ORCID stands for “Open Researcher & Contributor iD”. It provides a persistent digital identifier that distinguishes you from every other researcher and, through integration in key research workflows such as manuscript and grant submission, supports automated linkages between you and your professional activities ensuring that your work is recognized. Use your ORCID iD whereever you can.  Detailed information about ORCID at TUHH can be found at: https://www.tub.tuhh.de/orcid/

Author profiles

We recommend that you maintain the following profiles in literature databases with citation evaluation so that your publications are fully represented:

Google Scholar Profil

If publications of yours are listed in Google Scholar, then you can create a profile with a publication list and thus improve your visibility in Google Scholar.

  1. An account with Google is required. Please log in to your account.
  2. Create your profile at Google Scholar: https://scholar.google.de/citations?hl=en
  3. Enter your affiliation (Hamburg University of Technology) according to the TUHH affiliation policy and confirm this affiation with your TUHH email address.
  4. Then select your own publications from the suggested ones.
  5. To avoid incorrect assignments, refrain from automatically updating your profile. Instead, have notifications sent to you about new suggestions.
  6. Publications that you subsequently wish to make publicly available can usually be published via TUHH Open Research (TORE).

Google offers extensive help: https://scholar.google.de/intl/de/scholar/citations.html

Scopus Author ID

Scopus automatically creates an author profile (called Scopus Author ID) for every author – as soon as one of their publications is listed in the database. However, these profiles can be incomplete or incorrect. Please check your profile, make necessary corrections, and link it to your ORCiD record.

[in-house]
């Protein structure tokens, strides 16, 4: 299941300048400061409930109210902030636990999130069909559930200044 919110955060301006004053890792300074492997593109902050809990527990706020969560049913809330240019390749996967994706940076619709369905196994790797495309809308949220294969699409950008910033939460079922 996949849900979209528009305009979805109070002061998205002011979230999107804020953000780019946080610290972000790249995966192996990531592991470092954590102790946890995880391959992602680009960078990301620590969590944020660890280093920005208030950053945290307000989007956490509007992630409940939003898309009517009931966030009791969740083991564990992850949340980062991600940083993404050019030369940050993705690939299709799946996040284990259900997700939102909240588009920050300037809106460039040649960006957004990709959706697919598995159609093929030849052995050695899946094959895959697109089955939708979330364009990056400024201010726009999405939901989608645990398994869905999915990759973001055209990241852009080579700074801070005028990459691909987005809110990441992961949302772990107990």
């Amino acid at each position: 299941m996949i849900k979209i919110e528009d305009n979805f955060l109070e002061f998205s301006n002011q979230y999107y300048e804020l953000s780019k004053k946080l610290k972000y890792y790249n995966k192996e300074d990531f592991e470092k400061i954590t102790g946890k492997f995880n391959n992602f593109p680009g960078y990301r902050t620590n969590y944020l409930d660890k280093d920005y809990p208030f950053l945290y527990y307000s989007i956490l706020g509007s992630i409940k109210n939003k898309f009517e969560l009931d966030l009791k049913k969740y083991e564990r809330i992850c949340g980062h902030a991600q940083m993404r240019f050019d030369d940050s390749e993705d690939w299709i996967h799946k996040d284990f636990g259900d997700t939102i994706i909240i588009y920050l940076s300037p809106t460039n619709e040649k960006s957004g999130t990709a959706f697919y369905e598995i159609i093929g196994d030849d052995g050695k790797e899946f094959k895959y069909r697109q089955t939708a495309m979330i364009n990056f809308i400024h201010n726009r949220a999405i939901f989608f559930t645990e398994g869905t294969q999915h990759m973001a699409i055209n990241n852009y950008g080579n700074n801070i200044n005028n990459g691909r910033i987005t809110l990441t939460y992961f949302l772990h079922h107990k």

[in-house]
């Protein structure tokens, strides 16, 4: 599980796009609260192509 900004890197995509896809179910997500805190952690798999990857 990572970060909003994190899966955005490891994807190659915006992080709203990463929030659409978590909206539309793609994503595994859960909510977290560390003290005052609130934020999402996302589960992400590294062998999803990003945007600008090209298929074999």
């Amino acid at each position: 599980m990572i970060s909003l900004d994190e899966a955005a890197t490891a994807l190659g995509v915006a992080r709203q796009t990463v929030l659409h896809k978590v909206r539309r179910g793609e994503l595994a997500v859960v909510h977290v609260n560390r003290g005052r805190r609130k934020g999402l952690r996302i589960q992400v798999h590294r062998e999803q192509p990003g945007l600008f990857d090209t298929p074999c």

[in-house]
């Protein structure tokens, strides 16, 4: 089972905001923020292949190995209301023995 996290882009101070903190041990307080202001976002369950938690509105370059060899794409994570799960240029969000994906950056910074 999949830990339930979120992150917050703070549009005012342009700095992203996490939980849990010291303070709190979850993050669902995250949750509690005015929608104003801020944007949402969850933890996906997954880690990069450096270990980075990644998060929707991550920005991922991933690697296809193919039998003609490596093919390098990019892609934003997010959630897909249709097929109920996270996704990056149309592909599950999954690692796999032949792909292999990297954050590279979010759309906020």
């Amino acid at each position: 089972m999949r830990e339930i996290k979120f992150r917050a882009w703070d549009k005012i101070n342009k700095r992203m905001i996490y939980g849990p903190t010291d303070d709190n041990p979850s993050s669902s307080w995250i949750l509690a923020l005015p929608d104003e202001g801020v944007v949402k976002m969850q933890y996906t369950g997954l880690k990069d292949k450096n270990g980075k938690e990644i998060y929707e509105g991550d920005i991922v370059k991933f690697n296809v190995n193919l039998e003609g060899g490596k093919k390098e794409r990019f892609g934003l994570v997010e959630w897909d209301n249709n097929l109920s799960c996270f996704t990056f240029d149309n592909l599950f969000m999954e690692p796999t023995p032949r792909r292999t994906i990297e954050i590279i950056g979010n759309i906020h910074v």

If you have any publications listed in Scopus, follow the instructions below.

  • Follow the link https://www.scopus.com in TUHH intranet or use the free author lookup https://www.scopus.com/freelookup/form/author.uri.
  • Search for your name using your last name and the first initial of your first name (for example Baume, M), using the author search.
  • Select your profile from the results by clicking on your name. If you have multiple profiles, select the profile with the most complete information. If you do not find yourself, search your publication and click on your author name.
  • Check your profile and add your ORCiD ID.
  • Usually you have to create your own account for Scopus or log in with your Scopus account.

Did you find errors in your profile, or multiple profiles?

Scopus automatically attributes new publications to Scopus Author IDs. However, errors might happen, so keep an eye on your Scopus publication list with regard to your new publications.

In order to export your Scopus publication list and add it to your ORCiD record, click on „Add to ORCiD“ on the right side, or use the link https://orcid.scopusfeedback.com/#.